Free Computer Games To Build Auditory Skills
Please note, the computer games discussed below are not intended to take the place of programs such as Berard AIT, but can be beneficial when used therapeutically to enhance auditory processing and to teach auditory skills. In order to obtain maximum results, the games should be done with intensity and repetition. Using the games 5 out of 7 days a week for 30 minutes, twice a day, or an hour per day will increase the potential for good results. These games are excellent for building skills following Berard AIT.
Developing auditory skills requires lots of practice and repetition, and as parents and teachers know, it can be difficult to get children to practice something that involves a skill that may be weak. Computer games offer a good solution to this since most children are more easily engaged in games on the computer. Now there are several games on the computer that are free and user friendly.
Parents and teachers can use the BrainConnection web site to access some games designed to develop auditory skills. There are games for children as well as some for adults. To access these games go to www.brainconnection.com, then click on the ‘brain teasers’ button.
Dunk Tank is designed to measure your reaction time - the total time it takes you to respond to a sound by clicking the mouse button. The player responds to the turtle speaking (the auditory clue) by quickly clicking the mouse. The reaction time is measured in milliseconds, or thousandths of a second. Our reaction time to auditory stimulus is extremely important in our daily lives. We must react to sounds that signal danger or emergencies, but reaction time is also important in listening, speaking and reading. In order to hear and understand a spoken word, we must process auditory sounds that change in fractions of a second. Reading also requires rapid manipulation and processing of letters to sounds. It takes the average reader just a few hundred milliseconds to read a familiar printed word. This game motivates the player to increase auditory attention and processing in order to improve their game score each time they play.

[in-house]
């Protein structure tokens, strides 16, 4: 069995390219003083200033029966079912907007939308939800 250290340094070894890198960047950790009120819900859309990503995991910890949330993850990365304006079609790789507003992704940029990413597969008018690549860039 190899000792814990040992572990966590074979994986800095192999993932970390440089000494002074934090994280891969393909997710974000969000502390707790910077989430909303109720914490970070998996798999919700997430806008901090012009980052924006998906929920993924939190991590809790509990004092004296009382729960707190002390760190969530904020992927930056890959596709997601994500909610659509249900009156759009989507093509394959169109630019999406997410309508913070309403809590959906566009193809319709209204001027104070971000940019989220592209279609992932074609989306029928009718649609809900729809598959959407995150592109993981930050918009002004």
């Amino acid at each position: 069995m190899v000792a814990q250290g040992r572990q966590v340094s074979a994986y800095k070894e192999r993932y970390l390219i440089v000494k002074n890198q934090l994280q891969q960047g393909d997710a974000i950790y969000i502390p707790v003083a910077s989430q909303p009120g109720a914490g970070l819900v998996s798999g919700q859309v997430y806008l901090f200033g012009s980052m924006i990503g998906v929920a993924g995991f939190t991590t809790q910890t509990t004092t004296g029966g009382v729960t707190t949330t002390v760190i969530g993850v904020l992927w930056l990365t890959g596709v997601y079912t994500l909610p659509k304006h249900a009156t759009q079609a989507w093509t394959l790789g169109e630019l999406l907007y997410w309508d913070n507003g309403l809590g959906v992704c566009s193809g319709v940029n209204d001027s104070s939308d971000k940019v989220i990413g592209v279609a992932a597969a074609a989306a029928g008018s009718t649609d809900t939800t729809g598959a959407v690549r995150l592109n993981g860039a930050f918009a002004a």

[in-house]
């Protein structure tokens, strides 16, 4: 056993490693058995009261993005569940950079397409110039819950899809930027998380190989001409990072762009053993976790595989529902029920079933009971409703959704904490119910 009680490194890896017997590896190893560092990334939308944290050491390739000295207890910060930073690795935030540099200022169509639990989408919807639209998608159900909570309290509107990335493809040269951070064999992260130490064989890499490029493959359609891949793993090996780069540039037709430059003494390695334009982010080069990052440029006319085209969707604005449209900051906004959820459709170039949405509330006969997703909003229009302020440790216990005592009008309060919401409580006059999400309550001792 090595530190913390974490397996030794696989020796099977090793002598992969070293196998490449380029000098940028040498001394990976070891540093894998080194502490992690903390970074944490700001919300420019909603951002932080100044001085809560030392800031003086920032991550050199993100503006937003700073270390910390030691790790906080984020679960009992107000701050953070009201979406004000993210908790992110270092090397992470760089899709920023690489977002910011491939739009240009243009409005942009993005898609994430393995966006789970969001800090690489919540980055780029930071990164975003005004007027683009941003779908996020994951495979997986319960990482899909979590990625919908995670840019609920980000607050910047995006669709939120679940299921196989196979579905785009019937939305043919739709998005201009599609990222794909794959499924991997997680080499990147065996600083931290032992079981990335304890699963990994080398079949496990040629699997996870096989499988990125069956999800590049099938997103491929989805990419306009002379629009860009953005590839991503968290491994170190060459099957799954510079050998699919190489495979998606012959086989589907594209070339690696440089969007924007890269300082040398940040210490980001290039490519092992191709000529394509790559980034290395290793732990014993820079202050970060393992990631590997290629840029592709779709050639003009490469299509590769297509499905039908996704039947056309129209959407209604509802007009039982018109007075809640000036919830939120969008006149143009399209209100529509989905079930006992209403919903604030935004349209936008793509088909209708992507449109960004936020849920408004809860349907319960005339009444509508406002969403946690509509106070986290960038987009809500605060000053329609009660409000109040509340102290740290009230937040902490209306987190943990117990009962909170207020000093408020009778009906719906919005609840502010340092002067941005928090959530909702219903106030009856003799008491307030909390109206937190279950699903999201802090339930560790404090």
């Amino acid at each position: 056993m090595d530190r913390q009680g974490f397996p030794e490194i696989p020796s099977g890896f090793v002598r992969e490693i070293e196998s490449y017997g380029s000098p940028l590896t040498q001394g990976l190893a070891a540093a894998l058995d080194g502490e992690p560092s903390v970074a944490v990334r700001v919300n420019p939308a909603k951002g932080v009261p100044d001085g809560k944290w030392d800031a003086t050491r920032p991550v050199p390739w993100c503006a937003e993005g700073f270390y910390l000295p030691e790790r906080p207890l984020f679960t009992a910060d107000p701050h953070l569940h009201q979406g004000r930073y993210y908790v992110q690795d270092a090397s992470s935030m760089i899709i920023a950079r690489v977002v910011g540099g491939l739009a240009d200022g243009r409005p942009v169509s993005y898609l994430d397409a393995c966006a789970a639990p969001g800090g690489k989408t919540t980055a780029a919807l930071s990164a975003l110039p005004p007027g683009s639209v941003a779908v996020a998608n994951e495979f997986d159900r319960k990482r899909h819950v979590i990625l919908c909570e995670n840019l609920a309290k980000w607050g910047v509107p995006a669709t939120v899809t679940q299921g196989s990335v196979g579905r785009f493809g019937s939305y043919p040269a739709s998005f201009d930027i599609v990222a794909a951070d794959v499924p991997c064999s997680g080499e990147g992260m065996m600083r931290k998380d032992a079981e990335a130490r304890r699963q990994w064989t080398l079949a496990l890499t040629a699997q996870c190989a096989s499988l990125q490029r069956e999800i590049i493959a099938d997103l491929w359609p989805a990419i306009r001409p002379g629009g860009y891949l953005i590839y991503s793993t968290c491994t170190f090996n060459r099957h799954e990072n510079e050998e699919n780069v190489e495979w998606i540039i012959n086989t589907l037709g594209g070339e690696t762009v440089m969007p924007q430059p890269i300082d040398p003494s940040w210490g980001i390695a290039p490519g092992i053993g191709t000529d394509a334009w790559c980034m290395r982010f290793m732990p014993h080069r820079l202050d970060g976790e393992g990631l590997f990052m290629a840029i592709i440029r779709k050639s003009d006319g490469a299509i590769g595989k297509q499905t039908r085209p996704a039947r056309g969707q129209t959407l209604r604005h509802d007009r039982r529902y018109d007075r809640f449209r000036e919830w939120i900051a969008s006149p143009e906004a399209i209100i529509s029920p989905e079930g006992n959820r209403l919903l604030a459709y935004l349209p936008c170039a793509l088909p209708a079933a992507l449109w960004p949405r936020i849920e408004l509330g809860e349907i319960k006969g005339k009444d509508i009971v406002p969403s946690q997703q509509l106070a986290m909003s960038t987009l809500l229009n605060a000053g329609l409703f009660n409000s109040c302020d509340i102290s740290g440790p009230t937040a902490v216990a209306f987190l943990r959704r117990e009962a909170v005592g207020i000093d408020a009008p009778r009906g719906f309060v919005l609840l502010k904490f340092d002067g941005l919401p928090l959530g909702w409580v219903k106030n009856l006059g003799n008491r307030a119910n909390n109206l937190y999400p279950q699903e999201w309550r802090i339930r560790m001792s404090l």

Weep Woop is designed to measure the player’s ability to identify two sequences of sound that are presented with increasingly shorter intervals between them. The amount of silence between the two sounds is called the inter-stimulus interval (ISI). As this interval becomes shorter, the player’s brain is challenged to process and identify the sounds more quickly. The game results show the shortest interval at which the player was able to correctly identify the sounds. This auditory processing ability is critical for accurate speech perception. Rate processing, as this is called, enables us to identify and remember sounds that change within tens of milliseconds, words that change within milliseconds, and sentences that change within seconds. Individuals who have difficulty with rate processing are likely to have problems using speech and understanding speech. For example, the ending “-ed” is used by a speaker to make the past tense of the verb jump. In natural speech, the “-ed” ending is very rapid. If the listener cannot process the sounds in time, she is missing out on an important grammatical function, and may misunderstand the information. It can also impact on the development of reading skills. Good readers depend upon the ability to map rapid speech sounds onto printed words and letters. The readers refer to these speech sounds as they attempt to decode or “sound out” words.